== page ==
As kids, we used to joke that Moses had the first car, because he went up the mountain in his Duckling (a Dutch play on the word for 'all alone' and a nickname for the Citroën 2CV). But this week the statue of Moses really went by car, and his brother Aaron went along with him. The past few weeks I restored the statues with restoration mortar, in intervals. In intervals, because the mortar takes quite a long time to harden and should be kept moist during that, before I can finish it and touch up on the colouring.
Aaron turned out to have sustained a broken neck in the past, and Moses had a number of older repairs in which pieces were glued back on. Because it wasn't clear what adhesive was used and how it was bonded, I had to remove the old glue as much as possible. That's because the brothers are now on their way by truck to the firm Ibach in Bischberg (near Bamberg), in South Germany. There, after a lengthy process of three months drying to the core, they will be saturated with acrylic resin. That constitutues the majority of the costs of this restoration; of which my work is but a fraction.
The saturation process and dense bonding seams do not go well together, and not at all in case it concerns polyester glue. That is why I have drilled a 40 cm deep hole through Aaron's head with a big pipe drill, right into the chest. When I took out the drill core I indeed found a short copper pen, and more adhesive. Into that drill hole I inserted a long piece of wire end of 2 cm thick and cast special pouring mortar around it. The borehole was 'capped off’ with a short piece of the original stone of his hat, and with a little mortar and colour there is nothing left to be seen of it. Now, Aarons head really can no longer fall off! The seam in his neck was completely opened up, and there too the glue was removed and replaced with mortar.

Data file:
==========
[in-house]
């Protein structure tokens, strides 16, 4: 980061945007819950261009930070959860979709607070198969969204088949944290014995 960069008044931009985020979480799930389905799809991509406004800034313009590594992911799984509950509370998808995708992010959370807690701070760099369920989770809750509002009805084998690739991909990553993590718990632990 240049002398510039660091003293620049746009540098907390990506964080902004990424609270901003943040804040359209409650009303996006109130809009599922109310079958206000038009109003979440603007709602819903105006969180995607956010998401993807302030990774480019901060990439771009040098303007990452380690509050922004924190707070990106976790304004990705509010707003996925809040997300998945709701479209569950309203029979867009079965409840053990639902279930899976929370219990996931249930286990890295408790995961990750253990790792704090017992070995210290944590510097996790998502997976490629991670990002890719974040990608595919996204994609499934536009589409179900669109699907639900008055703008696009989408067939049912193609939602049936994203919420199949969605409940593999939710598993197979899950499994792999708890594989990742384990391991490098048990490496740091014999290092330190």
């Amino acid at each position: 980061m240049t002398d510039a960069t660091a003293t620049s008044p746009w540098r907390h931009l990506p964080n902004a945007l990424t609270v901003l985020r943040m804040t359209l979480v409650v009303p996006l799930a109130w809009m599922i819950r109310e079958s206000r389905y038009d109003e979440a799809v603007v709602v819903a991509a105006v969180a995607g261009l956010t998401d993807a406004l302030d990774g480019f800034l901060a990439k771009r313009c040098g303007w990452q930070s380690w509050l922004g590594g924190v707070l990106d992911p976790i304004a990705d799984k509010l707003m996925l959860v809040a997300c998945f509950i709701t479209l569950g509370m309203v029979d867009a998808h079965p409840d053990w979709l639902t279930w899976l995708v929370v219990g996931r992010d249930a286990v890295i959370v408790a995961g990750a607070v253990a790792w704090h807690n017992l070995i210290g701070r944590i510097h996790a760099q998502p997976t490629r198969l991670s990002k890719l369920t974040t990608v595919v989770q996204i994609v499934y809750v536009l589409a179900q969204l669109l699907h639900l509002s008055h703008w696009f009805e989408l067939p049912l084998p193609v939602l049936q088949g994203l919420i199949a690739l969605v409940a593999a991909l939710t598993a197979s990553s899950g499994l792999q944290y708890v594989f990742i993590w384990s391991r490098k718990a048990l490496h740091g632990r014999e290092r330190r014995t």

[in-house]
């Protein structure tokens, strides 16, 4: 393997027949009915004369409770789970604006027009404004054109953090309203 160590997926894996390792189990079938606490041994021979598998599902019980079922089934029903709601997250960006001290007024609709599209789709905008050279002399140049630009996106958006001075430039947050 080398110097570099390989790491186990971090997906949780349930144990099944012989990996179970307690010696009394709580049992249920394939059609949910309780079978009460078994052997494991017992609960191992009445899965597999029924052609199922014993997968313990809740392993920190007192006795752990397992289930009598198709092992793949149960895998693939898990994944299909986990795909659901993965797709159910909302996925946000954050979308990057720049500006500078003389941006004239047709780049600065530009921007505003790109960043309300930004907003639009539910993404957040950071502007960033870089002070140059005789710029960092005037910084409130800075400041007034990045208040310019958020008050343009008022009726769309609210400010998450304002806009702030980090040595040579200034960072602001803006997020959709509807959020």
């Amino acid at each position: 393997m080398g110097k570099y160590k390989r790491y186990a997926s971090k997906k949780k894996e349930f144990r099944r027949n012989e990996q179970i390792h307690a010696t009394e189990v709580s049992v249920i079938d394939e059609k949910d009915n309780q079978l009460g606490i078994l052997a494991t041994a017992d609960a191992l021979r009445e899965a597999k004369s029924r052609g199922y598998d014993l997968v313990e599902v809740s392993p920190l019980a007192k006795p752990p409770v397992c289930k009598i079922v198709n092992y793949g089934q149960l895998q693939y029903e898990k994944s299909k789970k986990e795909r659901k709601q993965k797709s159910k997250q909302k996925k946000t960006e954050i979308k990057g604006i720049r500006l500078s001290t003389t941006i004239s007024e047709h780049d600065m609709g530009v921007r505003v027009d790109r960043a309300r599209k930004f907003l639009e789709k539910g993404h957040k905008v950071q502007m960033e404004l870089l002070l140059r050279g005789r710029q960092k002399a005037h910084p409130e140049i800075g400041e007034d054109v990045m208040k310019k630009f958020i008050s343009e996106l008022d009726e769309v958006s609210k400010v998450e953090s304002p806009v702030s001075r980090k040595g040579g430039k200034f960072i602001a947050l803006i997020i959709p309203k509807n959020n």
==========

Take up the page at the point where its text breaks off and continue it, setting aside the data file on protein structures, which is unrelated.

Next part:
All in all there were lots of larger and smaller repairs, especially on the side of Moses’ s garment, where I needed to restore whole segments. Also, I had to repair pieces of hands, and a few fingers and thumbs. Someone who doesn't know this will not see exactly what I did, because the statues still look pretty weathered.
It was not intended that the men back on their Sunday best at would stand, because in that case there would not be much left of the original surface anymore. The work I have done was focused on preservation and the restoration of important missing pieces.
The statues still look a bit blotchy. That's because after cleaning with steam I largely left the surface as it was, scarred by weathering, with scattered signs of dark deposition. That too is related to the assignment I got, to preserve the statues rather than carry out a profound restoration back to the original state. Nothing wrong in showing these are original, old statues!
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